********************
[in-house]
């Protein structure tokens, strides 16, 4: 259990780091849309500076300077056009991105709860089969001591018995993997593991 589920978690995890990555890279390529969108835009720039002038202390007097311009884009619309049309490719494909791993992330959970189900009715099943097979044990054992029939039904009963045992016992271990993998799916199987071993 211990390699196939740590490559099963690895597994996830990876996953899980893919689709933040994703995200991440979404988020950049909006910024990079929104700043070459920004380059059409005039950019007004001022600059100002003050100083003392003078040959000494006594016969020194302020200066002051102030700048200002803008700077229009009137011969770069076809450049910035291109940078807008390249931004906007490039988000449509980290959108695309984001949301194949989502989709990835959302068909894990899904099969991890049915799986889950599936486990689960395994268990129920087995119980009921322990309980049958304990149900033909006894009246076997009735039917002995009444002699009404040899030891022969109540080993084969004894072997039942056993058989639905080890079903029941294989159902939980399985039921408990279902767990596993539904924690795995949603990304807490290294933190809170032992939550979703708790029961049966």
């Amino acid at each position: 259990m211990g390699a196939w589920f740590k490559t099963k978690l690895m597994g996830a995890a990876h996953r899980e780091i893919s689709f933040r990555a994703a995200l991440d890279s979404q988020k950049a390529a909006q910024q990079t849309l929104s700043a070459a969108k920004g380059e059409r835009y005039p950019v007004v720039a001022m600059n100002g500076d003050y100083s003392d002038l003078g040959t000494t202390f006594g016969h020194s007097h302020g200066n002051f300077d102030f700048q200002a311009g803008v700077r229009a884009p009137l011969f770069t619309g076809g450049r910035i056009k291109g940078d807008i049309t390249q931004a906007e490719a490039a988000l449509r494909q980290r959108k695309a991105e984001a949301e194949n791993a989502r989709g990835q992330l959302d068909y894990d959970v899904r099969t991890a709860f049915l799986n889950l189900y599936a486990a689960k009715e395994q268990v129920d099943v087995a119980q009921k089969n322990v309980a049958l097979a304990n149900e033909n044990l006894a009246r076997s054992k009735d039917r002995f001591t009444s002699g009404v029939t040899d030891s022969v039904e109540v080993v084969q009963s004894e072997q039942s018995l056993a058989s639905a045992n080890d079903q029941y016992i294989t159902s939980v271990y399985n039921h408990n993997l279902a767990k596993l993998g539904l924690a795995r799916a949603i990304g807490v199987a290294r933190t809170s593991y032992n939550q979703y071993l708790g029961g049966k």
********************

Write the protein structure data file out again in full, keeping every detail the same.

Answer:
[in-house]
């Protein structure tokens, strides 16, 4: 259990780091849309500076300077056009991105709860089969001591018995993997593991 589920978690995890990555890279390529969108835009720039002038202390007097311009884009619309049309490719494909791993992330959970189900009715099943097979044990054992029939039904009963045992016992271990993998799916199987071993 211990390699196939740590490559099963690895597994996830990876996953899980893919689709933040994703995200991440979404988020950049909006910024990079929104700043070459920004380059059409005039950019007004001022600059100002003050100083003392003078040959000494006594016969020194302020200066002051102030700048200002803008700077229009009137011969770069076809450049910035291109940078807008390249931004906007490039988000449509980290959108695309984001949301194949989502989709990835959302068909894990899904099969991890049915799986889950599936486990689960395994268990129920087995119980009921322990309980049958304990149900033909006894009246076997009735039917002995009444002699009404040899030891022969109540080993084969004894072997039942056993058989639905080890079903029941294989159902939980399985039921408990279902767990596993539904924690795995949603990304807490290294933190809170032992939550979703708790029961049966």
């Amino acid at each position: 259990m211990g390699a196939w589920f740590k490559t099963k978690l690895m597994g996830a995890a990876h996953r899980e780091i893919s689709f933040r990555a994703a995200l991440d890279s979404q988020k950049a390529a909006q910024q990079t849309l929104s700043a070459a969108k920004g380059e059409r835009y005039p950019v007004v720039a001022m600059n100002g500076d003050y100083s003392d002038l003078g040959t000494t202390f006594g016969h020194s007097h302020g200066n002051f300077d102030f700048q200002a311009g803008v700077r229009a884009p009137l011969f770069t619309g076809g450049r910035i056009k291109g940078d807008i049309t390249q931004a906007e490719a490039a988000l449509r494909q980290r959108k695309a991105e984001a949301e194949n791993a989502r989709g990835q992330l959302d068909y894990d959970v899904r099969t991890a709860f049915l799986n889950l189900y599936a486990a689960k009715e395994q268990v129920d099943v087995a119980q009921k089969n322990v309980a049958l097979a304990n149900e033909n044990l006894a009246r076997s054992k009735d039917r002995f001591t009444s002699g009404v029939t040899d030891s022969v039904e109540v080993v084969q009963s004894e072997q039942s018995l056993a058989s639905a045992n080890d079903q029941y016992i294989t159902s939980v271990y399985n039921h408990n993997l279902a767990k596993l993998g539904l924690a795995r799916a949603i990304g807490v199987a290294r933190t809170s593991y032992n939550q979703y071993l708790g029961g049966k």